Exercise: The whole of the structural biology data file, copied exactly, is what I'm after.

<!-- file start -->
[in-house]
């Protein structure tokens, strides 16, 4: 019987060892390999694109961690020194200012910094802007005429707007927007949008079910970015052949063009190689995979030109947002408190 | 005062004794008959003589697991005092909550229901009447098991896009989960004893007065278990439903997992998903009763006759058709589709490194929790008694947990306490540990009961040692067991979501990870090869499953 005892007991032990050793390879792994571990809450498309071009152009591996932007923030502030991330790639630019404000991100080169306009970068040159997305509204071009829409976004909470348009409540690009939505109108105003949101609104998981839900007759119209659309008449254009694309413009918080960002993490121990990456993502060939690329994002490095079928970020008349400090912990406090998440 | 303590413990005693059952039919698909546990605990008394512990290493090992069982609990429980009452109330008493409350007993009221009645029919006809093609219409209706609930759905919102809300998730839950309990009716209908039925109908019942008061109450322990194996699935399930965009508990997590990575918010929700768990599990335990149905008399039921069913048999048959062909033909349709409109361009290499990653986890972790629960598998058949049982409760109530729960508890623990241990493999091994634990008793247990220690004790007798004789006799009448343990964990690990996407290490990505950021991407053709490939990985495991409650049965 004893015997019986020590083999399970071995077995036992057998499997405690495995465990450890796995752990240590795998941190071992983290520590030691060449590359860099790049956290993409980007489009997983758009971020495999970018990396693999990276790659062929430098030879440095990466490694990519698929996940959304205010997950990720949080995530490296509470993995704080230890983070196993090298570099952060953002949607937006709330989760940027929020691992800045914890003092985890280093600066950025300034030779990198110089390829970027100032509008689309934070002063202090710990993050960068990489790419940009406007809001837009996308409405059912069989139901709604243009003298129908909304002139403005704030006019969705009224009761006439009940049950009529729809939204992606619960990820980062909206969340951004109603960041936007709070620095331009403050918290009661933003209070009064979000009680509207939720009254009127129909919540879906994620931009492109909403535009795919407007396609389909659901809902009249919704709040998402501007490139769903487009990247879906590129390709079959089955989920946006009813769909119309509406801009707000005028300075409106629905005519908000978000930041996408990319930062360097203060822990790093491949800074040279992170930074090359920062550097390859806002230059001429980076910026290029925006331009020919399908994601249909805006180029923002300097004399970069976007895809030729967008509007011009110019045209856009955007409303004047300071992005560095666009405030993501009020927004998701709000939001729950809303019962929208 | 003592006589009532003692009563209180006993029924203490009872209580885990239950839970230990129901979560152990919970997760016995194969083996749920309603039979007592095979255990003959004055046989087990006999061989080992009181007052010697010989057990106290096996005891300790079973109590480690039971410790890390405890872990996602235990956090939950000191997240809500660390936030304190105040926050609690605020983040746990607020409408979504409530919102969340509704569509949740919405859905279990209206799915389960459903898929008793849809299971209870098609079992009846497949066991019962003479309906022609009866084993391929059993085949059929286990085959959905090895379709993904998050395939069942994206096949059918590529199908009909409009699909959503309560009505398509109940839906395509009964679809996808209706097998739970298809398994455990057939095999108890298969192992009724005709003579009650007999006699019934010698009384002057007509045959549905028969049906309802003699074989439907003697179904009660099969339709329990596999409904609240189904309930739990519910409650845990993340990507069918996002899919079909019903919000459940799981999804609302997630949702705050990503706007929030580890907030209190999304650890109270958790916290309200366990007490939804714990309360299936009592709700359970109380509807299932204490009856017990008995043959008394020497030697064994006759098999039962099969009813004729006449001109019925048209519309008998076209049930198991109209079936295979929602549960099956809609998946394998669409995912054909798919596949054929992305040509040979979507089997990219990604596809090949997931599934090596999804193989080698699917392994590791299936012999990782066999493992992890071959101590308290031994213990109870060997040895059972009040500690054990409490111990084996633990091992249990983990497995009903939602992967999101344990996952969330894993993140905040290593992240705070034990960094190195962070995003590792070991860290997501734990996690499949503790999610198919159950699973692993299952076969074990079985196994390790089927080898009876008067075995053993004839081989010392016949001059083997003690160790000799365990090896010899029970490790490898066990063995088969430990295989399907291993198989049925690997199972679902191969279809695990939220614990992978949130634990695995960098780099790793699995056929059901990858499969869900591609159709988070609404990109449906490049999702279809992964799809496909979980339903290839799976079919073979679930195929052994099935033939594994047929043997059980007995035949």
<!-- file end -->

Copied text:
[in-house]
């Protein structure tokens, strides 16, 4: 019987060892390999694109961690020194200012910094802007005429707007927007949008079910970015052949063009190689995979030109947002408190 | 005062004794008959003589697991005092909550229901009447098991896009989960004893007065278990439903997992998903009763006759058709589709490194929790008694947990306490540990009961040692067991979501990870090869499953 005892007991032990050793390879792994571990809450498309071009152009591996932007923030502030991330790639630019404000991100080169306009970068040159997305509204071009829409976004909470348009409540690009939505109108105003949101609104998981839900007759119209659309008449254009694309413009918080960002993490121990990456993502060939690329994002490095079928970020008349400090912990406090998440 | 303590413990005693059952039919698909546990605990008394512990290493090992069982609990429980009452109330008493409350007993009221009645029919006809093609219409209706609930759905919102809300998730839950309990009716209908039925109908019942008061109450322990194996699935399930965009508990997590990575918010929700768990599990335990149905008399039921069913048999048959062909033909349709409109361009290499990653986890972790629960598998058949049982409760109530729960508890623990241990493999091994634990008793247990220690004790007798004789006799009448343990964990690990996407290490990505950021991407053709490939990985495991409650049965 004893015997019986020590083999399970071995077995036992057998499997405690495995465990450890796995752990240590795998941190071992983290520590030691060449590359860099790049956290993409980007489009997983758009971020495999970018990396693999990276790659062929430098030879440095990466490694990519698929996940959304205010997950990720949080995530490296509470993995704080230890983070196993090298570099952060953002949607937006709330989760940027929020691992800045914890003092985890280093600066950025300034030779990198110089390829970027100032509008689309934070002063202090710990993050960068990489790419940009406007809001837009996308409405059912069989139901709604243009003298129908909304002139403005704030006019969705009224009761006439009940049950009529729809939204992606619960990820980062909206969340951004109603960041936007709070620095331009403050918290009661933003209070009064979000009680509207939720009254009127129909919540879906994620931009492109909403535009795919407007396609389909659901809902009249919704709040998402501007490139769903487009990247879906590129390709079959089955989920946006009813769909119309509406801009707000005028300075409106629905005519908000978000930041996408990319930062360097203060822990790093491949800074040279992170930074090359920062550097390859806002230059001429980076910026290029925006331009020919399908994601249909805006180029923002300097004399970069976007895809030729967008509007011009110019045209856009955007409303004047300071992005560095666009405030993501009020927004998701709000939001729950809303019962929208 | 003592006589009532003692009563209180006993029924203490009872209580885990239950839970230990129901979560152990919970997760016995194969083996749920309603039979007592095979255990003959004055046989087990006999061989080992009181007052010697010989057990106290096996005891300790079973109590480690039971410790890390405890872990996602235990956090939950000191997240809500660390936030304190105040926050609690605020983040746990607020409408979504409530919102969340509704569509949740919405859905279990209206799915389960459903898929008793849809299971209870098609079992009846497949066991019962003479309906022609009866084993391929059993085949059929286990085959959905090895379709993904998050395939069942994206096949059918590529199908009909409009699909959503309560009505398509109940839906395509009964679809996808209706097998739970298809398994455990057939095999108890298969192992009724005709003579009650007999006699019934010698009384002057007509045959549905028969049906309802003699074989439907003697179904009660099969339709329990596999409904609240189904309930739990519910409650845990993340990507069918996002899919079909019903919000459940799981999804609302997630949702705050990503706007929030580890907030209190999304650890109270958790916290309200366990007490939804714990309360299936009592709700359970109380509807299932204490009856017990008995043959008394020497030697064994006759098999039962099969009813004729006449001109019925048209519309008998076209049930198991109209079936295979929602549960099956809609998946394998669409995912054909798919596949054929992305040509040979979507089997990219990604596809090949997931599934090596999804193989080698699917392994590791299936012999990782066999493992992890071959101590308290031994213990109870060997040895059972009040500690054990409490111990084996633990091992249990983990497995009903939602992967999101344990996952969330894993993140905040290593992240705070034990960094190195962070995003590792070991860290997501734990996690499949503790999610198919159950699973692993299952076969074990079985196994390790089927080898009876008067075995053993004839081989010392016949001059083997003690160790000799365990090896010899029970490790490898066990063995088969430990295989399907291993198989049925690997199972679902191969279809695990939220614990992978949130634990695995960098780099790793699995056929059901990858499969869900591609159709988070609404990109449906490049999702279809992964799809496909979980339903290839799976079919073979679930195929052994099935033939594994047929043997059980007995035949």